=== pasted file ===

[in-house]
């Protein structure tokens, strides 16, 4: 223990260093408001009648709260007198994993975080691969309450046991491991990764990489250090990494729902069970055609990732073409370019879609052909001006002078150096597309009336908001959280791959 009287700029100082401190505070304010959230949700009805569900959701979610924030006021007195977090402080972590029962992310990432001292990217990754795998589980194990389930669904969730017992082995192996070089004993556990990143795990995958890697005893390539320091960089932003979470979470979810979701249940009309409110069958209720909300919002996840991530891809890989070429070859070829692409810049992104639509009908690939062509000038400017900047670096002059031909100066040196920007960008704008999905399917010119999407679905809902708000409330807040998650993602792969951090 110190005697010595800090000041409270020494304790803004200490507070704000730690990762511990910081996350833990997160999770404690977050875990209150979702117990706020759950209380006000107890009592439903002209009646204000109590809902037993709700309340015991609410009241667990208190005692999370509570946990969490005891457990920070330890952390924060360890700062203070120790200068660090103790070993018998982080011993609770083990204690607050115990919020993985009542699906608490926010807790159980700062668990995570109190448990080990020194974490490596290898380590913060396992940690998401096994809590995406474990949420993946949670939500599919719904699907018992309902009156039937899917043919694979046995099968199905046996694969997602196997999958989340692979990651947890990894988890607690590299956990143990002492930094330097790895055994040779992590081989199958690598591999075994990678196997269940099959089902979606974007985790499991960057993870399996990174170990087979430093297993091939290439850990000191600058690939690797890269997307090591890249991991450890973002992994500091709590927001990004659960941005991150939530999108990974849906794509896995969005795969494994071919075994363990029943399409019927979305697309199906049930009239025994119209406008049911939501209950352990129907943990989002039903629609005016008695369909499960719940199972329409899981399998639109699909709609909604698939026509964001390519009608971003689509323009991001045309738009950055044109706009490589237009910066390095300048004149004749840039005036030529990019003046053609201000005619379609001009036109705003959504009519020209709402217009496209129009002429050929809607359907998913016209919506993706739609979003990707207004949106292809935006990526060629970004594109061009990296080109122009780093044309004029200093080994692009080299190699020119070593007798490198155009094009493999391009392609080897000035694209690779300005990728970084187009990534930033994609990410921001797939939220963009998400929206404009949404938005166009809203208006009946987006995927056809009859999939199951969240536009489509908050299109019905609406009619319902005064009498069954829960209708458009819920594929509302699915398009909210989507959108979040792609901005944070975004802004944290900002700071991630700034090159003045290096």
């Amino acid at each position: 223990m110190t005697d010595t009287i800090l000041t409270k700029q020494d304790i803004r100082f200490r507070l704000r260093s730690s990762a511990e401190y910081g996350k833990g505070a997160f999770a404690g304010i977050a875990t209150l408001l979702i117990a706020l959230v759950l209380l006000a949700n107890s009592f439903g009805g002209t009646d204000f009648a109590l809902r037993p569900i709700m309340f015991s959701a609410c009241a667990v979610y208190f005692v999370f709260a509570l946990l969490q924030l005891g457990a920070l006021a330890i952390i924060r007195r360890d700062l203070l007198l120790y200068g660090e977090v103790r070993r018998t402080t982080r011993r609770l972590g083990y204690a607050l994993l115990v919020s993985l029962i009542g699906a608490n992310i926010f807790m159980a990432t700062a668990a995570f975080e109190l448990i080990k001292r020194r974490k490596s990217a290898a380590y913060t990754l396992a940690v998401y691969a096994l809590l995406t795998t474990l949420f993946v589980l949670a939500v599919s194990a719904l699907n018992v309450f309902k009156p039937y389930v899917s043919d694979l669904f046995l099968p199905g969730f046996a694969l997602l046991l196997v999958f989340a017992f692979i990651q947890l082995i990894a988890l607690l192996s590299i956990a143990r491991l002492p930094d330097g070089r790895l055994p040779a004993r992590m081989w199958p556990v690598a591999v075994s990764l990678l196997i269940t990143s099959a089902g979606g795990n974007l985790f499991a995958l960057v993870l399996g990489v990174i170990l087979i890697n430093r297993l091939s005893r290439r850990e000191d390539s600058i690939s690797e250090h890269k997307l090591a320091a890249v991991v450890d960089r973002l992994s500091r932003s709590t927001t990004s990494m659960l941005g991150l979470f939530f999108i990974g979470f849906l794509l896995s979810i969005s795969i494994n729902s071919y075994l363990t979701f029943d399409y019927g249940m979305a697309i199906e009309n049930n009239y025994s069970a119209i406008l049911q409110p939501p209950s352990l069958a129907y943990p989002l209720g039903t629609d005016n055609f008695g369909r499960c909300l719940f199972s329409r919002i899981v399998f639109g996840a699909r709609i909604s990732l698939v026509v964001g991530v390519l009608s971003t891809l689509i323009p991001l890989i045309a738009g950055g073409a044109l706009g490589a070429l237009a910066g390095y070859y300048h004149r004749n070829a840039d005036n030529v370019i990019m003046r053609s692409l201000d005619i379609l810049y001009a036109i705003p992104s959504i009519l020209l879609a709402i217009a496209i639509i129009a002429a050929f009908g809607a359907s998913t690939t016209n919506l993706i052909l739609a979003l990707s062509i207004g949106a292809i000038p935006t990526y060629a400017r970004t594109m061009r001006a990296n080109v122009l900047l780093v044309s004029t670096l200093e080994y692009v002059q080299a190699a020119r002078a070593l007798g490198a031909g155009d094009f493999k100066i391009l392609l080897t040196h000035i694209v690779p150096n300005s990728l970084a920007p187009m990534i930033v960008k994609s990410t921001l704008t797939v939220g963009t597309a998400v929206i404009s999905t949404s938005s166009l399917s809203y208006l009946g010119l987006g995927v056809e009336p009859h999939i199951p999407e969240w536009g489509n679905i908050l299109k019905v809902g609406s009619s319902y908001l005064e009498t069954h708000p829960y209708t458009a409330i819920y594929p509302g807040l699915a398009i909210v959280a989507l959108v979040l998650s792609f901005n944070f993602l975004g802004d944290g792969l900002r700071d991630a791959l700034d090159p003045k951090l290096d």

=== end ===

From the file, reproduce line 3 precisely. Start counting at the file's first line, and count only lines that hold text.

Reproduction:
């Amino acid at each position: 223990m110190t005697d010595t009287i800090l000041t409270k700029q020494d304790i803004r100082f200490r507070l704000r260093s730690s990762a511990e401190y910081g996350k833990g505070a997160f999770a404690g304010i977050a875990t209150l408001l979702i117990a706020l959230v759950l209380l006000a949700n107890s009592f439903g009805g002209t009646d204000f009648a109590l809902r037993p569900i709700m309340f015991s959701a609410c009241a667990v979610y208190f005692v999370f709260a509570l946990l969490q924030l005891g457990a920070l006021a330890i952390i924060r007195r360890d700062l203070l007198l120790y200068g660090e977090v103790r070993r018998t402080t982080r011993r609770l972590g083990y204690a607050l994993l115990v919020s993985l029962i009542g699906a608490n992310i926010f807790m159980a990432t700062a668990a995570f975080e109190l448990i080990k001292r020194r974490k490596s990217a290898a380590y913060t990754l396992a940690v998401y691969a096994l809590l995406t795998t474990l949420f993946v589980l949670a939500v599919s194990a719904l699907n018992v309450f309902k009156p039937y389930v899917s043919d694979l669904f046995l099968p199905g969730f046996a694969l997602l046991l196997v999958f989340a017992f692979i990651q947890l082995i990894a988890l607690l192996s590299i956990a143990r491991l002492p930094d330097g070089r790895l055994p040779a004993r992590m081989w199958p556990v690598a591999v075994s990764l990678l196997i269940t990143s099959a089902g979606g795990n974007l985790f499991a995958l960057v993870l399996g990489v990174i170990l087979i890697n430093r297993l091939s005893r290439r850990e000191d390539s600058i690939s690797e250090h890269k997307l090591a320091a890249v991991v450890d960089r973002l992994s500091r932003s709590t927001t990004s990494m659960l941005g991150l979470f939530f999108i990974g979470f849906l794509l896995s979810i969005s795969i494994n729902s071919y075994l363990t979701f029943d399409y019927g249940m979305a697309i199906e009309n049930n009239y025994s069970a119209i406008l049911q409110p939501p209950s352990l069958a129907y943990p989002l209720g039903t629609d005016n055609f008695g369909r499960c909300l719940f199972s329409r919002i899981v399998f639109g996840a699909r709609i909604s990732l698939v026509v964001g991530v390519l009608s971003t891809l689509i323009p991001l890989i045309a738009g950055g073409a044109l706009g490589a070429l237009a910066g390095y070859y300048h004149r004749n070829a840039d005036n030529v370019i990019m003046r053609s692409l201000d005619i379609l810049y001009a036109i705003p992104s959504i009519l020209l879609a709402i217009a496209i639509i129009a002429a050929f009908g809607a359907s998913t690939t016209n919506l993706i052909l739609a979003l990707s062509i207004g949106a292809i000038p935006t990526y060629a400017r970004t594109m061009r001006a990296n080109v122009l900047l780093v044309s004029t670096l200093e080994y692009v002059q080299a190699a020119r002078a070593l007798g490198a031909g155009d094009f493999k100066i391009l392609l080897t040196h000035i694209v690779p150096n300005s990728l970084a920007p187009m990534i930033v960008k994609s990410t921001l704008t797939v939220g963009t597309a998400v929206i404009s999905t949404s938005s166009l399917s809203y208006l009946g010119l987006g995927v056809e009336p009859h999939i199951p999407e969240w536009g489509n679905i908050l299109k019905v809902g609406s009619s319902y908001l005064e009498t069954h708000p829960y209708t458009a409330i819920y594929p509302g807040l699915a398009i909210v959280a989507l959108v979040l998650s792609f901005n944070f993602l975004g802004d944290g792969l900002r700071d991630a791959l700034d090159p003045k951090l290096d």